Figure 1: Peer-review as a method of encouraging students to discuss and compare their understanding of assessment criteria


Figure 2: the use of 'exemplars' as amechanism for encouraging dialogue about assessment criteria



Choose one or more specific ideas to improve feedback that you think you could use. In as much detail as possible, identify how you would put the idea/s into practice.

In pairs:

Take it in turns to explain your plans to your partner. The job for the listener is to be a friendly and constructive critic

feedback moments
Feedback moments
  • Where there is a clear opportunity to apply feedback
  • Pre assessment
  • Reflection points

Identify them within each programme

  • Forbes, D., & Spence, J. (1991). An experiment in assessment for a large class. In R.Smith (Ed.), Innovations in engineering education. London: Ellis Horwood.
  • Fritz, C.O., Morris, P.E., Bjork, R.A., Gelman, R. & Wickens, T.D. (2000) When further learning fails: Stability and change following repeated presentation of text, British Journal of Psychology, 91, pp. 493-511
  • Gibbs, G. & Simpson, C. (2002) Does your assessment support your students’ learning available at: http://www.brookes.ac.uk/services/ocsd/1_ocsld/lunchtime_gibbs.html (accessed November 2002)
  • Higgins, R., Hartley, P. & Skelton, A. (2002) The conscientious consumer: reconsidering the role of assessment feedback in student learning. Studies in Higher Education, 27 (1) pp. 53-64
  • Hounsell, D. 1987. Essay writing and the quality of feedback. In J.T.E. Richardson, M.W. Eysenck & D. Warren-Piper, eds. Student Learning: Research in Education and Cognitive Psychology, 42, no.2: 239-54.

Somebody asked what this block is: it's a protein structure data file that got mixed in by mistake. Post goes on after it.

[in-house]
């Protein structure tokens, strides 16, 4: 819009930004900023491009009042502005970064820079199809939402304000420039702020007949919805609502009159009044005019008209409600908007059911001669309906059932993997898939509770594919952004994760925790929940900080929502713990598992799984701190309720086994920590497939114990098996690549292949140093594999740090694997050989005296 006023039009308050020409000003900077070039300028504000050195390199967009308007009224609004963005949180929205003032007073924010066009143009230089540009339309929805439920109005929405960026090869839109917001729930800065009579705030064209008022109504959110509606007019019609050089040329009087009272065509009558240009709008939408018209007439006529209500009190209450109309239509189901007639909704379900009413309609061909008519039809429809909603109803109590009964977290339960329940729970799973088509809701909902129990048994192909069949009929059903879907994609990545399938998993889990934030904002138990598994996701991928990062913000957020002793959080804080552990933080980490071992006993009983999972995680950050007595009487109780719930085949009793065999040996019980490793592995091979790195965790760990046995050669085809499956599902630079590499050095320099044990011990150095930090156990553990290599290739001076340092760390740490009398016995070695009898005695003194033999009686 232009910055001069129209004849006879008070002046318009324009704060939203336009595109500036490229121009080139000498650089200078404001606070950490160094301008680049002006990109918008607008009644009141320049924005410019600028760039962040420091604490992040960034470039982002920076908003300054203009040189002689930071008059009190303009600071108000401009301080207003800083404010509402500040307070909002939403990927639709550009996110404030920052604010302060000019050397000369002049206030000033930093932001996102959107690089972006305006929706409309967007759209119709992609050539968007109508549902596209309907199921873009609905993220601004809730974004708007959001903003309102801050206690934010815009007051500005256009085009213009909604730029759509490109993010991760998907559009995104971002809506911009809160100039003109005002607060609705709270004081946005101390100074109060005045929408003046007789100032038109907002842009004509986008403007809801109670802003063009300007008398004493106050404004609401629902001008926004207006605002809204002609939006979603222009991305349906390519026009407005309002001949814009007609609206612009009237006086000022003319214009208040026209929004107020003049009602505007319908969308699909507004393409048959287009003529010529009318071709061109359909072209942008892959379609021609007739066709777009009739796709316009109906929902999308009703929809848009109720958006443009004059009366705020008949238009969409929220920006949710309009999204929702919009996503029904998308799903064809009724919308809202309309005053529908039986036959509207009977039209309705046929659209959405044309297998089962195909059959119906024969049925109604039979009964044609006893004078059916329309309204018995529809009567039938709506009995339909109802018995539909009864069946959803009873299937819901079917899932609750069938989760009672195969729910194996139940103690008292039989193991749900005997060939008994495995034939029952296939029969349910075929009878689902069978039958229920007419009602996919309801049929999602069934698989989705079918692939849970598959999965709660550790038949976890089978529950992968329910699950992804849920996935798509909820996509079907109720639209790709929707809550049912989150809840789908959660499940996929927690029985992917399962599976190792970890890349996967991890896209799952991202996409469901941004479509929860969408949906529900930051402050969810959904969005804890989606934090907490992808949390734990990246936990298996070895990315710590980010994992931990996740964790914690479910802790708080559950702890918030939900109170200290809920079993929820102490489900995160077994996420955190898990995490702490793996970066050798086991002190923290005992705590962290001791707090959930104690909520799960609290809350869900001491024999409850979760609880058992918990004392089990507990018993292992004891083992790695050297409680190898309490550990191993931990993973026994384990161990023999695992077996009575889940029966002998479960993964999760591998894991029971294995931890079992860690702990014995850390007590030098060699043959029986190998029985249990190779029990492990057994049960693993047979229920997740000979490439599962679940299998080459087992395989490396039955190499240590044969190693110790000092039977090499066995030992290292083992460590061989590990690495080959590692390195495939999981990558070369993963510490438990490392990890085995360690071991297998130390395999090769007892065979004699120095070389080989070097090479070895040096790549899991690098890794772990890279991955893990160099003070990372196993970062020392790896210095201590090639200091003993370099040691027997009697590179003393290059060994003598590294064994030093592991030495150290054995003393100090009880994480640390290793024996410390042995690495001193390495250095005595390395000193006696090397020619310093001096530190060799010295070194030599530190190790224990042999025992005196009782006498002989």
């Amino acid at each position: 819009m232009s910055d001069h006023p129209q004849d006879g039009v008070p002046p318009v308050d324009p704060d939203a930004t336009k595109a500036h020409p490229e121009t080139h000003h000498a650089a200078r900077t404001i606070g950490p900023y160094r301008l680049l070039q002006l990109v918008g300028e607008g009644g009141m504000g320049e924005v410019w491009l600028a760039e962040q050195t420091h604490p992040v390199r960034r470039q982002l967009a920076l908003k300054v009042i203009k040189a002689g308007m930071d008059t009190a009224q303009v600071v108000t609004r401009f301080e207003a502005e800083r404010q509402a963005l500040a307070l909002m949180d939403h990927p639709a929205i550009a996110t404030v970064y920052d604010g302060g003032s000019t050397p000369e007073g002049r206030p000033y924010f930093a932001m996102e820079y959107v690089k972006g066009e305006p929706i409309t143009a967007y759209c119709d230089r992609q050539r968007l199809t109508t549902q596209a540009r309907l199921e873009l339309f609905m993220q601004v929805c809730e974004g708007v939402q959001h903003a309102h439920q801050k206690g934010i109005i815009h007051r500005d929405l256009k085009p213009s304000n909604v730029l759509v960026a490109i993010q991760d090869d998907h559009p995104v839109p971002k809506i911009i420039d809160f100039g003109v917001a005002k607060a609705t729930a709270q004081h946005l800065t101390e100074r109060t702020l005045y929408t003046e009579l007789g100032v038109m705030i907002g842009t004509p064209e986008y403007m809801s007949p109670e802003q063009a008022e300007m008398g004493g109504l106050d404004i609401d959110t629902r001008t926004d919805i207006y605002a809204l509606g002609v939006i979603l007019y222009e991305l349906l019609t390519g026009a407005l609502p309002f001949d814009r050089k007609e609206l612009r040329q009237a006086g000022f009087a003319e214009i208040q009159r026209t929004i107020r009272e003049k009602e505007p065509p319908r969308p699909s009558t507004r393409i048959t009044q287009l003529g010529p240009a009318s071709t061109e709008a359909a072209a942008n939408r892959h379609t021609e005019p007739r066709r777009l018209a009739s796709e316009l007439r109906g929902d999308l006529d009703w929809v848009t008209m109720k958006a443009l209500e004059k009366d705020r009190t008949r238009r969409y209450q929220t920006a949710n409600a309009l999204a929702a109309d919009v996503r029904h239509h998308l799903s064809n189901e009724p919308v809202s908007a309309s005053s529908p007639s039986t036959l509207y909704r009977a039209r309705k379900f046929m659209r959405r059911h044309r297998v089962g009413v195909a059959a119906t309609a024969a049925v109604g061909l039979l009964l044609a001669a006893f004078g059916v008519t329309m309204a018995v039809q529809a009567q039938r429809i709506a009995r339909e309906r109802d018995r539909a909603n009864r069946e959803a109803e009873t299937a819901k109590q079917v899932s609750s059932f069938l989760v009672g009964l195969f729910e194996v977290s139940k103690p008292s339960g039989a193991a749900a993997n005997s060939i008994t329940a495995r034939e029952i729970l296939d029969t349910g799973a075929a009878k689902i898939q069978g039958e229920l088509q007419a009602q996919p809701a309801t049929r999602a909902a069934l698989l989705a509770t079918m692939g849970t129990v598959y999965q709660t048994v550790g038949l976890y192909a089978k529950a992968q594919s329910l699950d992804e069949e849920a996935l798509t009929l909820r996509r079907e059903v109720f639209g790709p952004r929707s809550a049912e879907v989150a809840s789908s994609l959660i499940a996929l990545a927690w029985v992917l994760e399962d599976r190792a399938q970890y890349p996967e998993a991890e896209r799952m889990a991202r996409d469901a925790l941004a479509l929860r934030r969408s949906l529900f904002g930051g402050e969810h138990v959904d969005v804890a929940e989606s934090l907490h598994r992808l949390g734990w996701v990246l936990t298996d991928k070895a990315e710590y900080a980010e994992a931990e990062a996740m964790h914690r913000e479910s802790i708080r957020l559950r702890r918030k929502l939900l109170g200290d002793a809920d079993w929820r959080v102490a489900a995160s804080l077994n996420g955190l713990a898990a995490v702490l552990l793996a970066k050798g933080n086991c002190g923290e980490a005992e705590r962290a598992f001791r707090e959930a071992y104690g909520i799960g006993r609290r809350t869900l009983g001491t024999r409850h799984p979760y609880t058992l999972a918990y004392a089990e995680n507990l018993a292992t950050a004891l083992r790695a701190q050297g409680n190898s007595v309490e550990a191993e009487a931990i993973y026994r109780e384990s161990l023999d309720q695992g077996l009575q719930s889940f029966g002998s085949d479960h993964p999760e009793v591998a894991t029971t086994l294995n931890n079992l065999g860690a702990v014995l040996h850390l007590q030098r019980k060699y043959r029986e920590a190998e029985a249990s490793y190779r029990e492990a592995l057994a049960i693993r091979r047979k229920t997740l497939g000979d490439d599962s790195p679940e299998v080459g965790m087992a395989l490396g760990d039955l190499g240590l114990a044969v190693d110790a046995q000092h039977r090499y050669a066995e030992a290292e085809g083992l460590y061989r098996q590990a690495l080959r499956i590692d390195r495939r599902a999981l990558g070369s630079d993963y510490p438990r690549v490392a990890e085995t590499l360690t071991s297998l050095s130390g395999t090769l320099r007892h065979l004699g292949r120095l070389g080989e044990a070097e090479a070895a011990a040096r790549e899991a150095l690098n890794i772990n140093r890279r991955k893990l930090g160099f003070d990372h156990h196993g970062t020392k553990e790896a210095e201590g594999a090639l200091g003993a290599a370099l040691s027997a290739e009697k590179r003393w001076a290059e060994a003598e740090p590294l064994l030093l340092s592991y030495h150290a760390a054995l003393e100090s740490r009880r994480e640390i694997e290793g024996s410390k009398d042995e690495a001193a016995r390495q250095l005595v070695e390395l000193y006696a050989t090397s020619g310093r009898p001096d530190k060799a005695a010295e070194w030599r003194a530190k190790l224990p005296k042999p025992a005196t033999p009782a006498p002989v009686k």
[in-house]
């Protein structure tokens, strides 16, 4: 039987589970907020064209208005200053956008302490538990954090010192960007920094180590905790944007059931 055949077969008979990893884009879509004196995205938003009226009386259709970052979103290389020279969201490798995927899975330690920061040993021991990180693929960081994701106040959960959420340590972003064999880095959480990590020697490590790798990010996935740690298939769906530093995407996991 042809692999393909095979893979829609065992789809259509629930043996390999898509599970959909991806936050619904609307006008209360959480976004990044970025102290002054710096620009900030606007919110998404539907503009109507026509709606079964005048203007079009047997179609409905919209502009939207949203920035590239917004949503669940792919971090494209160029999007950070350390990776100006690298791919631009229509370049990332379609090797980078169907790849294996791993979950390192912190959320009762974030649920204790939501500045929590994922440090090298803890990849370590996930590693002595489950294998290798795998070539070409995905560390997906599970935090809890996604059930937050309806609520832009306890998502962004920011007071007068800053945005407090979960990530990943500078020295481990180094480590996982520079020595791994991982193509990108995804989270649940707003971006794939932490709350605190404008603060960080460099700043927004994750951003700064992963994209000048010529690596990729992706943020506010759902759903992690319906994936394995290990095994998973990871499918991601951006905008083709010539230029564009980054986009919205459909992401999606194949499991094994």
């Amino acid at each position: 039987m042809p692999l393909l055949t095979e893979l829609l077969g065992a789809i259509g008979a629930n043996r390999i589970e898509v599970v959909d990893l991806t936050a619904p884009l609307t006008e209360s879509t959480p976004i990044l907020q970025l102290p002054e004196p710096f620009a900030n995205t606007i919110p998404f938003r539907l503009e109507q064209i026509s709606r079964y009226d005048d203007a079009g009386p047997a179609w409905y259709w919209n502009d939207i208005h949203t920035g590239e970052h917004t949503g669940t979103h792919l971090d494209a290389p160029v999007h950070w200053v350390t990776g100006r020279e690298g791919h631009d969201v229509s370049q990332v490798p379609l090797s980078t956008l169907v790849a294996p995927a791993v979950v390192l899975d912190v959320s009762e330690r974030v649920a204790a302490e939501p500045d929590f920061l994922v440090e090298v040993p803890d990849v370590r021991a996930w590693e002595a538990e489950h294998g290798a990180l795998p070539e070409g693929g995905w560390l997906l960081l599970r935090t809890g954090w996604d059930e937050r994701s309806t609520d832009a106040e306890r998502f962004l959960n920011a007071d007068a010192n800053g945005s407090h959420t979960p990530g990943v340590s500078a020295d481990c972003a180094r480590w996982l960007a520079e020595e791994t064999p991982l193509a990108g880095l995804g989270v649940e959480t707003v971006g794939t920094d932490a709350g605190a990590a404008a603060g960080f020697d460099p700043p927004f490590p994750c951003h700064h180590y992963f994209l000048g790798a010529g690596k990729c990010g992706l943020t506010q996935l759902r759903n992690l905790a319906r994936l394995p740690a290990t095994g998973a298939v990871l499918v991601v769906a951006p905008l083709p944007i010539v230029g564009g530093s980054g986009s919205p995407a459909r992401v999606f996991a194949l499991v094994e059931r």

• Holmes, L. E., & Smith, L. J. (2003). Student evaluations of faculty grading methods. Journal of Educationfor Business, Vol. 78 No. 6, 318.
  • Lea, M. & Street, B. (1998) Student Writing in Higher Education: an academic literacies approach. Studies in Higher Education, 23 (2), pp. 157-172
  • McCune, V., (2004) Development of first –year students’ conceptions of essay writing. Higher Education, 47, pp. 257-282.
  • Maclellan, E. 2001. Assessment for learning, the different perceptions of tutors and students. Assessment and Evaluation in Higher Education. 26, no.4: 307-318
  • Ridsdale, M.L.“I’ve read his comments but I don’t know how to do”:International postgraduate student perceptions of written supervisor feedback. In ‘Sources of confusion: refereed proceedings of the national language and academic skills conference held at La Trobe University, November 27-28,2000’ edited by \k \charnock, pp272-282.
  • Rust, C. (2001) A briefing on assessment of large groups, LTSN Generic Centre Assessment Series, No. 12, York, LTSN
  • Wotjas, O. 1998. Feedback? No, just give us the answers. Times Higher Education Supplement. September 25